There's a reason you never, ever, see an Olympic athlete who is self-taught.

That reason is that expertise requires superb teaching.

I'm not sure whether the strong form of this statement is correct.* Certainly I've seen many people who are self-taught (I taught myself to write).

There must be a literature somewhere on self-teaching.

Nevertheless, the weak form of the statement is certainly true.

Our kids need expert teachers who themselves take the development of expertise seriously. Hard work isn't enough.

I would rewrite every school mission statement in this country to reflect this understanding.

I'd take out all the "lifelong learners" and "critical thinkers" and "all children can learn" foofaraw.

I'd insert the word expertise.


* One of the reasons why I'm not sure is that procedural learning and knowledge, which I believe is dominant in athletics, seems to follow a slightly different set of rules than declarative knowledge, which is dominant in academic disciplines.

Procedural knowledge seems to be much more vulnerable to error. Once you learn a procedure - a golf swing, say - the wrong way, you can't unlearn it.

As far as I can tell, declarative knowledge is less vulnerable. If you mislearn a fact, you can overwrite it in memory. I'm guessing it's possible to learn from error in declarative knowledge.

caveat: I don't "know" these things. This is what I surmise based in many years' surfing literature on memory.

Wednesday, January 31, 2007

Math Panel: Essential Concepts and Skills K-8

Essential Concepts and Skills Prekindergarten through Grade Eight

Number and Operations

Understand whole numbers, including concepts of correspondence, counting, cardinality, and comparison;
Develop place value concepts and an understanding of multiple decompositions of numbers;
Represent, compare, and order whole numbers and join and separate sets;
Understand addition and subtraction and strategies for basic addition facts and related subtraction facts;
Develop automaticity of addition facts and related subtraction facts and fluency with multidigit addition and subtraction.
Understand multiplication and division, and strategies for basic multiplication facts and related division facts;
Develop automaticity of multiplication facts and related division facts and fluency with the multiplication and division of whole numbers;
Understand decimals as special classes of fractions, fraction and decimal equivalence and connections between fractions, decimals and common percents;
Develop an understanding of and fluency with operations on all rational numbers (i.e. addition, subtraction, multiplication and division of fractions and decimals, negative integers).
Define ratio and rate in terms of multiplication and division
Develop an understanding of and apply proportionality, including similarity

Write, interpret, and use mathematical expressions and equations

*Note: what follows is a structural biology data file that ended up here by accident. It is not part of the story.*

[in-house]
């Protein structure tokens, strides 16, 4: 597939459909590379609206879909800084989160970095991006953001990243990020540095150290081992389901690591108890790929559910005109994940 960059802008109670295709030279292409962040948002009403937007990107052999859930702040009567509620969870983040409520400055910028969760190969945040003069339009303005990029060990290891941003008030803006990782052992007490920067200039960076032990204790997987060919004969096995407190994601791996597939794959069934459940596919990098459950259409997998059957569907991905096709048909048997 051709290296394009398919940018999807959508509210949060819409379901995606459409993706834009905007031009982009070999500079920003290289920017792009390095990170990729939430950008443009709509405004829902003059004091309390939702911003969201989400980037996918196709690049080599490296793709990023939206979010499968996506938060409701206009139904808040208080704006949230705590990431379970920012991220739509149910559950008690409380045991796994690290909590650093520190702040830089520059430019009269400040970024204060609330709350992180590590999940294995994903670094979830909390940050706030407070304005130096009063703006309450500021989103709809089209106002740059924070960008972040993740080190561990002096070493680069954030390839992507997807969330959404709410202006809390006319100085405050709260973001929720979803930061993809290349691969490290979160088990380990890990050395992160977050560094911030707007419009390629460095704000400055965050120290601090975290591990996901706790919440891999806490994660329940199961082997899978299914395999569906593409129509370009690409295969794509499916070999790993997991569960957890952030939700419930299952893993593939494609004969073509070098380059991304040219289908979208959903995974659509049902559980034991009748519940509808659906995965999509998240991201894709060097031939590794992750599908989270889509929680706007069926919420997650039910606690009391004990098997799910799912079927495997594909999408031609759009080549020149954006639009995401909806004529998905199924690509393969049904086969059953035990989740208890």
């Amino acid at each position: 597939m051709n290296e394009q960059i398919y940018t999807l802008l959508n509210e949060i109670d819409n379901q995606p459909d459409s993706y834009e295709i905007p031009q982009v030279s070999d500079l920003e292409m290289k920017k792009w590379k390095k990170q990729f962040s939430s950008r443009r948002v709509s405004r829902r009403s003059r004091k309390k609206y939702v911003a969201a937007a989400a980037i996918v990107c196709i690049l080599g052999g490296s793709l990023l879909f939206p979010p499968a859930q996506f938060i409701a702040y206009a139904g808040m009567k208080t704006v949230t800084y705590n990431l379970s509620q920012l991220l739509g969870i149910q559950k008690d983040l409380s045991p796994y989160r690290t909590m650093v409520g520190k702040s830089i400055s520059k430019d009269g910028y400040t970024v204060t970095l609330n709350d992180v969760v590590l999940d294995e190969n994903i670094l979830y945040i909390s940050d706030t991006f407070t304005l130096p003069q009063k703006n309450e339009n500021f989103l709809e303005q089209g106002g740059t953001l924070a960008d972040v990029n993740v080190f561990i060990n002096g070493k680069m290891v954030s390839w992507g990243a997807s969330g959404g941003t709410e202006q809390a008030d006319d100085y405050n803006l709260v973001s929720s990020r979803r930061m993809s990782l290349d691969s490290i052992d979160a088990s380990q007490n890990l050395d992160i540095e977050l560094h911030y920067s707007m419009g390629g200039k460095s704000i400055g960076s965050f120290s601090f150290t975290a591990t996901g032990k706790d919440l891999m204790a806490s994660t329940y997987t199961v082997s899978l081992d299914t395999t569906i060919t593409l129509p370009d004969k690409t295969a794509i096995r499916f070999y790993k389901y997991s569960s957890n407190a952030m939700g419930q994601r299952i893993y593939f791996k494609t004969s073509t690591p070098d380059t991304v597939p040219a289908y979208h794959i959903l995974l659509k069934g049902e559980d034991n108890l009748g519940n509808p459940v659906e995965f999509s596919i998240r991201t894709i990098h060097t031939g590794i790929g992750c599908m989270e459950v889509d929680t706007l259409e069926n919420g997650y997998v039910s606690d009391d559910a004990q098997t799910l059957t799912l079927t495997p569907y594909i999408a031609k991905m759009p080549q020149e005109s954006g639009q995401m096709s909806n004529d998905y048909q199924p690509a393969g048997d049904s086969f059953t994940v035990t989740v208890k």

Analyze and represent linear functions and solve linear equations and systems of linear equations

Geometry and Measurement
Identify and describe shapes and spatial relationships and compose and decompose geometric shapes;
Identify measurable attributes and compare and order objects by using these attributes;
Develop an understanding of linear measurement and facility in measuring lengths.
Describe two-dimensional shapes and analyze their properties, including perimeter and area and understand and use these formulas;
Describe three-dimensional shapes and analyze their properties, including volume and surface area and understand and use these formulas
Analyze two- and three-dimensional space and figures by using distance and angle.

Data Analysis and Probability
Analyze and summarize data sets using descriptive statistics (mean, median, mode, and range)
Use theoretical and experimental probability

Essential Concepts and Skills Prekindergarten through Grade Eight

The ... topical lists were derived through careful analysis of state curricular standards in this country and also included review of the American Diploma Project Benchmarks and K-8 Benchmarks (Achieve, 2004, 2006), the intended math curricula for Japan, Korea, Flemish-Belgium, Singapore, Chinese Tapei, the work of William Schmidt with TIMSS and beyond (2002) and the recent work of the National Council of Teachers of Mathematics (2006).
I gather this is to be considered a sequential list.

National Mathematics Advisory Panel links from ktm-1

National Mathematics Advisory Panel

A Short Story by Vern Williams

National Mathematics Advisory Panel Update: Robert Siegler

National Mathematics Panel meeting URLs

teaching math facts is brain surgery

Fast and efficient retrieval of facts: Declarative Memory
  • Cognitive and learning mechanisms are understood
  • Most children in the U.S. do not achieve this
  • Interfere with problem solving in which facts are embedded


most children in the U.S. do not achieve fast and efficient retrieval of math facts

I'm starting to think parents are underpaid.

Learning Processes Group
January 11, 2007
New Orleans, LA
Whole Number Arithmetic
Math Panel Update

Contributing Members
Dave Geary, Task Group Chair
Dan Berch
Wade Boykin
Valerie Reyna
Bob Siegler
Jennifer Graban, staff

see also:
somewhere on another planet not my own

Phonics Interactivities

Today we decided to get serious about providing our 1st grader some "real" phonics education, so we started looking around the internet.

My fiance' Shannon found this great website from sadlier-oxford.

It has some great activities to use to help teach reading in grades K-5.

Math Panel: Elements of Algebra